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Sharemarkets get closer to ‘fair value’

 

16 September 2019

House view

 

 

 

 

 

There’s no reason yet to get too worried about the infamous inverted yield curve, explains Mark Rider.

Despite rampant talk of economic recession last month, it’s our position that global conditions are not inexorably leading in that direction.

Worldwide reporting on the inversion of the yield curve in August—when investor reward for US Treasury bonds briefly favoured short-term holders (two-year) over long-term ones (10-year)—focused on its history as an indicator of impending recession.

What the media didn’t fully explain was that we’re in an extraordinary period with exceptionally low rates aimed at avoiding recession. Central banks continue their efforts to keep economies stimulated and growing. Because of this we expect the investment cycle to be extended for a while longer although the growth outlook will be much softer than we have come to expect.

To sum up, even noting increased risks such as companies’ lower earnings expectations, we are in a very different environment to past periods of softening growth, with rates globally at record lows (some banks in Europe even paying customers to take out loans).

There are still positive indications of economic activity, such as:

  • US mortgage applications have improved as rates have dropped (as has auction clearance rates in major Australian cities)
  • Investment-grade credit spreads are still reasonably tight (they usually widen sharply before sharemarkets see a recession coming)
  • Surveys show US credit supply is not tight (with tight conditions usually seen before a recession).

Furthermore, valuations of shares are now returning closer to our estimate of ‘fair value’. With bond yields so low that even with listed companies reporting flat earnings, shares look relatively more attractive.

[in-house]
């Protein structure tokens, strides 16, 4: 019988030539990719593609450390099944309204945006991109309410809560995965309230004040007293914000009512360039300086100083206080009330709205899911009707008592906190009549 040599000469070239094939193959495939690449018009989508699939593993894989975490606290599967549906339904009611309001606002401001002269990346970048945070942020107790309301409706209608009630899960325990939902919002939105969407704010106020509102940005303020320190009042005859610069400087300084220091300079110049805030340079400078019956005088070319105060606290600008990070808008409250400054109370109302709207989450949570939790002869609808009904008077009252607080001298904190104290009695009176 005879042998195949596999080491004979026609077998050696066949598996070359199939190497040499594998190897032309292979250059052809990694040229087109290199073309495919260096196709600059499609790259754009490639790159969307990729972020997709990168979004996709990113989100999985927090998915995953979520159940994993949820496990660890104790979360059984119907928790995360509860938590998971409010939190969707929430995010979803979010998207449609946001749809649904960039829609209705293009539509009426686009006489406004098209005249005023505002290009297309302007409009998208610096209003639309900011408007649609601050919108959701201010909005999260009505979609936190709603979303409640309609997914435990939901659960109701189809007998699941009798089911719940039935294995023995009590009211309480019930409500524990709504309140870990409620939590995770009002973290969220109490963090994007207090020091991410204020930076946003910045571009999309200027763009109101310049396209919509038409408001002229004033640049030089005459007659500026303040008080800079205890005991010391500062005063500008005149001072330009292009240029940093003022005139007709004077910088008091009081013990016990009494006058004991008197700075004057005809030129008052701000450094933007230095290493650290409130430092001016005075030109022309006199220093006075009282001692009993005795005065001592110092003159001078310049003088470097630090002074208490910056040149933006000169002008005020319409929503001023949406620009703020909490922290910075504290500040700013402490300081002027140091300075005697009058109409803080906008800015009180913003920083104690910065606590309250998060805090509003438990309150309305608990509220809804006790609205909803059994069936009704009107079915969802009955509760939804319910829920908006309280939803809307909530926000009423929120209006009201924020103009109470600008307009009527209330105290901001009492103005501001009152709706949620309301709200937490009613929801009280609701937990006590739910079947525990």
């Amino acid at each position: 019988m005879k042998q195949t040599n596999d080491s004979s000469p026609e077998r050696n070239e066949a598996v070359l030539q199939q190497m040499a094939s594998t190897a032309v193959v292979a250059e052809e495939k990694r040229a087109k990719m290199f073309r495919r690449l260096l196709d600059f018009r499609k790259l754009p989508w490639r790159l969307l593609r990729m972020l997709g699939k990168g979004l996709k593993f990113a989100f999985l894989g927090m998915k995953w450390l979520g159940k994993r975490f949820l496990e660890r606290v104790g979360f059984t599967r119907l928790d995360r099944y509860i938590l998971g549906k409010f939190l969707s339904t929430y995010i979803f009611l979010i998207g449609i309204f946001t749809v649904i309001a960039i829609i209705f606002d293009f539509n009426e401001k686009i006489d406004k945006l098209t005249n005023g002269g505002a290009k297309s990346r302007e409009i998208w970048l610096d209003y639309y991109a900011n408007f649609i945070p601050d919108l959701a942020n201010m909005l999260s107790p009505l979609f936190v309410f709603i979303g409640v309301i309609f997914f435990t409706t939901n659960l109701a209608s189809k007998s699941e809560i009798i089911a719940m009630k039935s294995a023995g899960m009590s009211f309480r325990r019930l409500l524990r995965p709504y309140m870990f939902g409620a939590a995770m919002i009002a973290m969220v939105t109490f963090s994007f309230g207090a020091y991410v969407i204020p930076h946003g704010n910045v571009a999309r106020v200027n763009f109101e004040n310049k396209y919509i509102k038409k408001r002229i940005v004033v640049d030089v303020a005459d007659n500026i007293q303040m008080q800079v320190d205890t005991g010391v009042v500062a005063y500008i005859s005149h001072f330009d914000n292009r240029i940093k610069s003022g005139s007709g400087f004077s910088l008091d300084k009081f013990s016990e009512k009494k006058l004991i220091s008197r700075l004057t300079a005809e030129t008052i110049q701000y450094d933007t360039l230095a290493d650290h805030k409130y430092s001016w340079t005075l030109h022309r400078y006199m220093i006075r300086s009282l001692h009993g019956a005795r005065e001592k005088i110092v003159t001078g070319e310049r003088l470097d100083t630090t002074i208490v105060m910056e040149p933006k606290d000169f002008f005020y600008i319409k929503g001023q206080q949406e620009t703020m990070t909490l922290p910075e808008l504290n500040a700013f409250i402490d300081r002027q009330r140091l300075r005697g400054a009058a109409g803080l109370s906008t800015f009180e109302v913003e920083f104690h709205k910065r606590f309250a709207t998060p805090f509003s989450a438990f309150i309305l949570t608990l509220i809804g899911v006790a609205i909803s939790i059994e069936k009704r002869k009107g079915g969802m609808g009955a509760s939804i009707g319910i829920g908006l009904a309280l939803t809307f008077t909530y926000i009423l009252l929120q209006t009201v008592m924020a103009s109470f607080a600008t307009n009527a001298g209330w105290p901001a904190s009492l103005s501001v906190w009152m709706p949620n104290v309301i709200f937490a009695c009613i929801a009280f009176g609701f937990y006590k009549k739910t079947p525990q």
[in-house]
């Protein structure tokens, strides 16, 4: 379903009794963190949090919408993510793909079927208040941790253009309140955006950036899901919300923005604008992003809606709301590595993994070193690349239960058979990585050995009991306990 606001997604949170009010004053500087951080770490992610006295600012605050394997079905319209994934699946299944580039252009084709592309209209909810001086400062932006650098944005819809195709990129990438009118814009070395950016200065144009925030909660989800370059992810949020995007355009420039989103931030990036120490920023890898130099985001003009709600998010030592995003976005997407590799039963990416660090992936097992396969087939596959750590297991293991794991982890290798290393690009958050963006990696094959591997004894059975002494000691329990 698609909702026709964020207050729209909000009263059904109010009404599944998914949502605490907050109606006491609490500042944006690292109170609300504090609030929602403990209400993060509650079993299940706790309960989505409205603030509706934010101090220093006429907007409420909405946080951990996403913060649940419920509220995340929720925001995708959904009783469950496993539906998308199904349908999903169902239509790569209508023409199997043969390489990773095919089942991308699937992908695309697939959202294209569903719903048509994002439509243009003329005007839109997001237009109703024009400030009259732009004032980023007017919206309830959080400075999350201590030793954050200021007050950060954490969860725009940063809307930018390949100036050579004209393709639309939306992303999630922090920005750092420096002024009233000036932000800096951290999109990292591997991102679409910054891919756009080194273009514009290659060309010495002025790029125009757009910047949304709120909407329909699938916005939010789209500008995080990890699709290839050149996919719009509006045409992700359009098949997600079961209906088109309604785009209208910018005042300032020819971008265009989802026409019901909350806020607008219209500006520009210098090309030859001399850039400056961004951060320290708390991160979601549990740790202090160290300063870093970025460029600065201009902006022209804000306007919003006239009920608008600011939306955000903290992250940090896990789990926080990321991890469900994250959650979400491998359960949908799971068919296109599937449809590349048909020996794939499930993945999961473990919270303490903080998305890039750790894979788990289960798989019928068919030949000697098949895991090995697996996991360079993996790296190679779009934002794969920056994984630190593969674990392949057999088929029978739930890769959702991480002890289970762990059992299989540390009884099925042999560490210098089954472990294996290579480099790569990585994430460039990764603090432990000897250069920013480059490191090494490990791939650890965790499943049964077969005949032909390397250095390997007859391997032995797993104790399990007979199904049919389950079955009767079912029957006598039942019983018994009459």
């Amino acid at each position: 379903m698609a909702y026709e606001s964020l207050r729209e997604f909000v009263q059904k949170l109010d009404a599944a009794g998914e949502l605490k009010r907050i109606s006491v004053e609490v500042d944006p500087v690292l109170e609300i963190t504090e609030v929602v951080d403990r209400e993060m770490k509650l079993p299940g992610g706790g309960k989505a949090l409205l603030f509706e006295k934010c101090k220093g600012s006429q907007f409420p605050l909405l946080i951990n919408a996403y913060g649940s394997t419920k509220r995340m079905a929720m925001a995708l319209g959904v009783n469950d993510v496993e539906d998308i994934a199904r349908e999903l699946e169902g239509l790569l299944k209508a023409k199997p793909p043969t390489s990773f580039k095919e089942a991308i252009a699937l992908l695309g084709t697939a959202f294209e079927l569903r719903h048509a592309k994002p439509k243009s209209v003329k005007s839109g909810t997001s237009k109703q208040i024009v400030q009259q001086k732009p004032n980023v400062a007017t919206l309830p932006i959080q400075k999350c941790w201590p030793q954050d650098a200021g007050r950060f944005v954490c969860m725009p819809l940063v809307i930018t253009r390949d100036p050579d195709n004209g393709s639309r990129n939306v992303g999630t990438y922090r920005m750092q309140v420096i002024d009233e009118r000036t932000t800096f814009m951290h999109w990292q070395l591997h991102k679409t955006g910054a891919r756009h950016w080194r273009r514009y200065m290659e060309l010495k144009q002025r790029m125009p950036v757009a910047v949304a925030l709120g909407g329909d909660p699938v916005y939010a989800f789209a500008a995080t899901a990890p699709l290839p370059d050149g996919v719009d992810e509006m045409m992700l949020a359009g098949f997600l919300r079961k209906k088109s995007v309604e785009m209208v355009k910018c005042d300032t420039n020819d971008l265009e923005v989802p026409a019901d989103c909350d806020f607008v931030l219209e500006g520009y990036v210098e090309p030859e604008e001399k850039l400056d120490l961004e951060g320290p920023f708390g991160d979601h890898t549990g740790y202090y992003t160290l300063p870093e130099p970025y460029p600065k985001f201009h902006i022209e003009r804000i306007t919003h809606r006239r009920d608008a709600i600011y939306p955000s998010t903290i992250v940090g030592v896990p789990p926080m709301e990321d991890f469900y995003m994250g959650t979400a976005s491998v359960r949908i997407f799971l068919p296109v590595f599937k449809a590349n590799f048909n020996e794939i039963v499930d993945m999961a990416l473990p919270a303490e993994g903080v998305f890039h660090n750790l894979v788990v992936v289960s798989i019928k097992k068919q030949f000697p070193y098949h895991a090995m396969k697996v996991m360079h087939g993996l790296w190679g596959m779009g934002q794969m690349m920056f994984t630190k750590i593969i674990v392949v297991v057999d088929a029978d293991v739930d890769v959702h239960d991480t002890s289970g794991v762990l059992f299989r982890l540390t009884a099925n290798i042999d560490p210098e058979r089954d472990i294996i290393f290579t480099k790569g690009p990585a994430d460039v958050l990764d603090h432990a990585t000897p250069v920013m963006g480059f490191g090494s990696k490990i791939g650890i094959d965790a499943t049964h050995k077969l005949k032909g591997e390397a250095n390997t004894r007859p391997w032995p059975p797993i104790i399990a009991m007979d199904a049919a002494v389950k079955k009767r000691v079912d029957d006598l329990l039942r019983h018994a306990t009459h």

We’re looking for two more developments to give greater reassurance that recession risks will abate:

  • For central banks to ease rates further to support the investment cycle for longer
  • The US bond yield curve to steepen a little in the months ahead in response to rate cuts, more Chinese stimulus, and easing measures in Europe.

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ANZ investment strategy positions - September

Following the recent sharemarket corrections, valuations have moved closer to our estimate of fair value.

However, we’re slightly ‘underweight’ shares due to such risks as continuing trade tension between the US and China, and as growth and inflation continue to disappoint in the Chinese and European economies.

More defensive investments, such as listed real assets and alternatives, are at benchmark levels. International and Australian fixed income are also at benchmark. Reflecting our caution, cash is overweight.

 

Investment position
Asset class Reasoning
Growth
Developed equities Valuations in the US and Europe are now closer to fair value and Japan and Britain are relatively cheap. Relative to very low bond yields, and with further rate cuts expected, shares appear more attractive.
Australian equities The domestic outlook is a little better due to more stable house prices. Shares are closer to fair value.
Emerging-market equities Better valued than developed markets, but growth prospects look weak due to US-China trade war and high US-dollar value.
Listed real assets1

While valuations in global listed property are now expensive, this asset class generally does well in periods of uncertainty while bond yields are low.

Alternative growth

This asset class adds to diversification and it has less volatility than listed real assets.

Defensive: fixed income
International While fixed income has rallied slower, global growth will exert downward pressure on yields.
Australia

Fixed income has rallied strongly, and valuations are moderately expensive with signs that housing is stabilisng.

Cash

Our cash position reflects our slightly defensive stance to growth assets.

Currency: Neutral
Foreign currency hedge ratio2 Our fair-value estimate for the Australian dollar has fallen from around US80¢ back to mid-to-low US70¢ level.

Notes:
1. Comprises of 50/50 split between global real estate investment trust and infrastructure securities.

2. Percentage of developed-market and emerging-market equities hedged from foreign currency into Australian dollars.

Representative diversified portfolio with 70/30 growth/defensive assets.

As at September 2019.

Representative diversified portfolio with 70/30 growth/defensive assets.

Read the full Chief Investment Officer House View (PDF 196kB)

 

Mark Rider, Chief Investment Officer

Mark is responsible for delivering an overarching investment strategy, including asset allocation, investment themes, investment manager and product selection and monitoring for ANZ Wealth in Australia. Before joining ANZ in 2013, Mark spent 15 years at UBS and 10 years at the Reserve Bank of Australia, making him a well-recognised and respected member of the Australian investment community.

 

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